We’re just beginning to imagine what the next wave of broadband applications will look like and how they’ll change our world – from automated and personalized service to augmented intelligence. However, none of these new applications are going to come to light if we don’t provide the infrastructure support they need. Here are three critical elements for the future of broadband.
This one may seem like a no-brainer, but there are still skeptics who argue we could end up in other another situation of over-supply like the one we had in the late nineties. There’s also an odd concern that possible new regulations around high-frequency trading – an application that chews up bandwidth like cookie monster used to gobble up cookies – could dampen fiber demand.
However, the reality is we have plenty of reasons to continue investing in fiber build-outs. Bigger broadband enables greater innovation. Plus we need fiber backhaul to support growing mobile networks. And, it turns out that old fiber may not cut it for the new broadband needs we have today. In a fascinating article on TMCnet, Rich Tehrani details a conversation he had with executives of Allied Fiber who explained to him that older fiber isn’t as efficient as the new stuff available today. If you think about it, your computer and mobile phone need regular upgrades. So do fiber networks.
Seamless network transitions
The advent of broadband gave us always-on connectivity, but it didn’t give us the inherent ability to switch easily from one always-on network to another. The more we expect to be always connected, the more those seamless network handoffs will become important. Mobile carriers are focused heavily on network transitions, particularly as they upgrade 2G and 3G networks to new 4G. However, transitions between Wi-Fi networks are also getting more attention today.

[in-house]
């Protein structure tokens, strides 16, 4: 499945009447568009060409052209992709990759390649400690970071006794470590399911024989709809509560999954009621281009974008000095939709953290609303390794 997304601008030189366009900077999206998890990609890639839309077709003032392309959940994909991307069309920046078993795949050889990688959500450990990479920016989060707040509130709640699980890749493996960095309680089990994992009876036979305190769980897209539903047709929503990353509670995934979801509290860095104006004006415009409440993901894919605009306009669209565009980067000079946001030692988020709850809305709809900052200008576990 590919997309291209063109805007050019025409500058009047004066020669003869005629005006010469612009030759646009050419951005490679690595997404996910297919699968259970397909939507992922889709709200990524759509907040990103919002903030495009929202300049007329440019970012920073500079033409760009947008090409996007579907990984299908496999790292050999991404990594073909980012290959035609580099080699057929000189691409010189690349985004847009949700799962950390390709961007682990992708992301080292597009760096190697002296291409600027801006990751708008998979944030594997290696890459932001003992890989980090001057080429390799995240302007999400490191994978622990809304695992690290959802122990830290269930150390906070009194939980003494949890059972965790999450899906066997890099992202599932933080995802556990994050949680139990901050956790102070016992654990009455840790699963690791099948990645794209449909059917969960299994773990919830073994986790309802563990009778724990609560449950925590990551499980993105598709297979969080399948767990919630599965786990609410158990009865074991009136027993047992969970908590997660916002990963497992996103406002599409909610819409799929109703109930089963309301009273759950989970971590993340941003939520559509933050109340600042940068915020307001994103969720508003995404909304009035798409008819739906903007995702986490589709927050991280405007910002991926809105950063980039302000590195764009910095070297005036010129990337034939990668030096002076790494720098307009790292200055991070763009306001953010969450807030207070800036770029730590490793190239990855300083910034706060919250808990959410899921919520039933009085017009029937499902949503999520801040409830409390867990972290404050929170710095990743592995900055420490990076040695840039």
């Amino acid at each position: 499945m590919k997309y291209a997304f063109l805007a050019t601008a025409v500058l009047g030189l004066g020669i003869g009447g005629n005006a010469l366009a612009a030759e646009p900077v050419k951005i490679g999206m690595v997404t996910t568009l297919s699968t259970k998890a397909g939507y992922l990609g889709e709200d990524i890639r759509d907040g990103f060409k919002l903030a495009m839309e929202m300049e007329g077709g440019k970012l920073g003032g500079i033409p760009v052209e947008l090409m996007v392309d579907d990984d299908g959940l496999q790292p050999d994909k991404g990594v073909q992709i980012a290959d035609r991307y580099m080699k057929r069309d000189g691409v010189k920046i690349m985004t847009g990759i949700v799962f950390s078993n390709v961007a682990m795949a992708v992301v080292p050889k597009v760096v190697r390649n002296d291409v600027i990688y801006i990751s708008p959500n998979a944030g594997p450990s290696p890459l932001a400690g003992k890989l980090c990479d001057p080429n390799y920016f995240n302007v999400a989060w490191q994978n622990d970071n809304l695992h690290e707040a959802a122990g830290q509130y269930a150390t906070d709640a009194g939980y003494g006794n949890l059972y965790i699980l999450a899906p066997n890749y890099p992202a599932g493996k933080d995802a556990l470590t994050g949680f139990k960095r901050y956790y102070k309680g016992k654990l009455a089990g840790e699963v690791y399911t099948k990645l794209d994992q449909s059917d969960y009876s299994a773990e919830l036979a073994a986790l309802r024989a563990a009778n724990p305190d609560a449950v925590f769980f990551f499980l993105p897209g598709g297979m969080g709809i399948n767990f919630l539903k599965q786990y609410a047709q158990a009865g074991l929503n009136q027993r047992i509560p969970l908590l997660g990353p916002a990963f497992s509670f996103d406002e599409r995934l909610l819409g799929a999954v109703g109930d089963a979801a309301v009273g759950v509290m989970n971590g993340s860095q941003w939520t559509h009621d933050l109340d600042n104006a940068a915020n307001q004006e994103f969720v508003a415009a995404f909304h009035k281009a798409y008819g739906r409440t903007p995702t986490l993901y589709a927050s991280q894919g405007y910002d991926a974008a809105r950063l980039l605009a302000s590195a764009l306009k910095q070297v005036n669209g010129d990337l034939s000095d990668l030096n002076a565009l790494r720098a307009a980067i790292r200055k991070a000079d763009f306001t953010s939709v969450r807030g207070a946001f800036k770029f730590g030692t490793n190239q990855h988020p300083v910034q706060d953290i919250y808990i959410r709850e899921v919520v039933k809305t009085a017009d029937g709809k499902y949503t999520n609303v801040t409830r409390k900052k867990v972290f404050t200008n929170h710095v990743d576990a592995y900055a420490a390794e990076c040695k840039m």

The Wi-Fi Alliance announced the Passpoint program in February, which will start certifying devices later this year to activate Wi-Fi connections automatically in public hotspots. I spoke to Kelly Davis-Felner from the Wi-Fi Alliance last week, and she said that with Passpoint, Wi-Fi connectivity could literally emulate a cellular experience in areas where hotspot density is high. The experience wouldn’t initially be high-performance enough to continue a phone call or a video stream across Wi-Fi network hops, but we could get to that point in another three or four years. Then imagine what the new always-on world could look like.
Big fat pipes are great, but they’re a lot better when they come with low-latency Internet service. Stacey Higginbotham posted at GigaOM today on the advantages of low-latency broadband, not just for the financial markets, but for consumers as well. Low latency makes connections more instantaneous. It can give us video chats that don’t stutter, get us faster information when we’re deciding which nearby restaurant to choose, and trigger new personalized services when we come within range of a business, doctor’s office, or vending machine.
The bottom line with all of these network elements is that they will make the broadband we have today better, while without them, the road to the future will be slower, more indirect, and far less satisfying.
And who wants that?
Image credit: dsearls on Flickr